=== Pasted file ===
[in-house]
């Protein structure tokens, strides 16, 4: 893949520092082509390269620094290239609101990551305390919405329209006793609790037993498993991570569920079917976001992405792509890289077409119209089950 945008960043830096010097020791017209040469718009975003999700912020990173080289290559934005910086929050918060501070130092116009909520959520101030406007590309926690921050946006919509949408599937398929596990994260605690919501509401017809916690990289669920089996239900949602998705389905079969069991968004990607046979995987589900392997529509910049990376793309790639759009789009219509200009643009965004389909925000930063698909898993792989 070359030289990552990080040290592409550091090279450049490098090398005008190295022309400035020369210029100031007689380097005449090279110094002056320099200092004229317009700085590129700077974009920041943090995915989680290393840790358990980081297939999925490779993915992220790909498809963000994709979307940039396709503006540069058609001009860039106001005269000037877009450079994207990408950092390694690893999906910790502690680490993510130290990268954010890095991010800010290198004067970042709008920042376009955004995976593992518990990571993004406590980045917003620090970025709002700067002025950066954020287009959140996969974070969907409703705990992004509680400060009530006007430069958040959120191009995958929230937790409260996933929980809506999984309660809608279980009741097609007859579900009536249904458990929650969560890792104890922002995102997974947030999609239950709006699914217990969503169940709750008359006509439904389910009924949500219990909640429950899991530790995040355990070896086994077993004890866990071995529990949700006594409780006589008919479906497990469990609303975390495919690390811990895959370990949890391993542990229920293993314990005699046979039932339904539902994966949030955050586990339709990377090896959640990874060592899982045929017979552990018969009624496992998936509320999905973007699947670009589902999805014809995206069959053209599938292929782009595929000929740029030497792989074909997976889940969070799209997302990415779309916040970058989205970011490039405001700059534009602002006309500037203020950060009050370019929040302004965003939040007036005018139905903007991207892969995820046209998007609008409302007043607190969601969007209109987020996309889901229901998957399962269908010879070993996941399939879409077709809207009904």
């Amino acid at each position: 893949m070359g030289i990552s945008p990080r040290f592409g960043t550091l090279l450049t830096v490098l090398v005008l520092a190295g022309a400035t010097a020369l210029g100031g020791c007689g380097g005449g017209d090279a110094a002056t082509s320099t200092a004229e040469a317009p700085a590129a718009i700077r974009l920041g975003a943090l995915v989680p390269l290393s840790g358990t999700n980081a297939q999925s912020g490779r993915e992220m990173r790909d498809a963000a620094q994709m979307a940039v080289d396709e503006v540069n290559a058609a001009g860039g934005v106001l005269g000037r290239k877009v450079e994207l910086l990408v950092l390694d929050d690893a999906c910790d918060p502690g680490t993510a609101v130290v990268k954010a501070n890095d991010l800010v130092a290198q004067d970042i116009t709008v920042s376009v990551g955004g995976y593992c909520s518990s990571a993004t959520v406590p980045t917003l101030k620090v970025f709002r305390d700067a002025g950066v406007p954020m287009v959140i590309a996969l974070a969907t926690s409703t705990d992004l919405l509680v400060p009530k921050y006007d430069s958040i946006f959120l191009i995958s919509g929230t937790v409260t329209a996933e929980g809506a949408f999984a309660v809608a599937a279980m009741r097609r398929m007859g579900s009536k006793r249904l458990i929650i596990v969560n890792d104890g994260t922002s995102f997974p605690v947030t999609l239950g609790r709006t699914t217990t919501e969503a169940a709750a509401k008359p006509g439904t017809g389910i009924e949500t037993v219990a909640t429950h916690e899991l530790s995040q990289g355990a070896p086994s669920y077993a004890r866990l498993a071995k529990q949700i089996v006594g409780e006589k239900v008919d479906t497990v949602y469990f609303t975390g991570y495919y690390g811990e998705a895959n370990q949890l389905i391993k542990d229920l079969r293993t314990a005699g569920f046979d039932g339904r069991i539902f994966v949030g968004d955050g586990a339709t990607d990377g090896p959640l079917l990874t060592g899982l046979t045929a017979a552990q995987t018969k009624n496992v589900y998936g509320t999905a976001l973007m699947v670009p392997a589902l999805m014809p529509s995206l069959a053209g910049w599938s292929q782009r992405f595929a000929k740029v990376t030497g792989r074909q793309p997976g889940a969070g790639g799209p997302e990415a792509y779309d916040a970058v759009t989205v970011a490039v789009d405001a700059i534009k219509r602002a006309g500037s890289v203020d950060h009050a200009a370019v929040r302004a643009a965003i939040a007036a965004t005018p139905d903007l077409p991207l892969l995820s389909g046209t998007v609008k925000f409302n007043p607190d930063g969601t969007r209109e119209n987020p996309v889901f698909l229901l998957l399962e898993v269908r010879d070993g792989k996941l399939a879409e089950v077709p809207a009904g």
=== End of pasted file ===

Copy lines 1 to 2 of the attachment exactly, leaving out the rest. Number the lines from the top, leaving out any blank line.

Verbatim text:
[in-house]
């Protein structure tokens, strides 16, 4: 893949520092082509390269620094290239609101990551305390919405329209006793609790037993498993991570569920079917976001992405792509890289077409119209089950 945008960043830096010097020791017209040469718009975003999700912020990173080289290559934005910086929050918060501070130092116009909520959520101030406007590309926690921050946006919509949408599937398929596990994260605690919501509401017809916690990289669920089996239900949602998705389905079969069991968004990607046979995987589900392997529509910049990376793309790639759009789009219509200009643009965004389909925000930063698909898993792989 070359030289990552990080040290592409550091090279450049490098090398005008190295022309400035020369210029100031007689380097005449090279110094002056320099200092004229317009700085590129700077974009920041943090995915989680290393840790358990980081297939999925490779993915992220790909498809963000994709979307940039396709503006540069058609001009860039106001005269000037877009450079994207990408950092390694690893999906910790502690680490993510130290990268954010890095991010800010290198004067970042709008920042376009955004995976593992518990990571993004406590980045917003620090970025709002700067002025950066954020287009959140996969974070969907409703705990992004509680400060009530006007430069958040959120191009995958929230937790409260996933929980809506999984309660809608279980009741097609007859579900009536249904458990929650969560890792104890922002995102997974947030999609239950709006699914217990969503169940709750008359006509439904389910009924949500219990909640429950899991530790995040355990070896086994077993004890866990071995529990949700006594409780006589008919479906497990469990609303975390495919690390811990895959370990949890391993542990229920293993314990005699046979039932339904539902994966949030955050586990339709990377090896959640990874060592899982045929017979552990018969009624496992998936509320999905973007699947670009589902999805014809995206069959053209599938292929782009595929000929740029030497792989074909997976889940969070799209997302990415779309916040970058989205970011490039405001700059534009602002006309500037203020950060009050370019929040302004965003939040007036005018139905903007991207892969995820046209998007609008409302007043607190969601969007209109987020996309889901229901998957399962269908010879070993996941399939879409077709809207009904």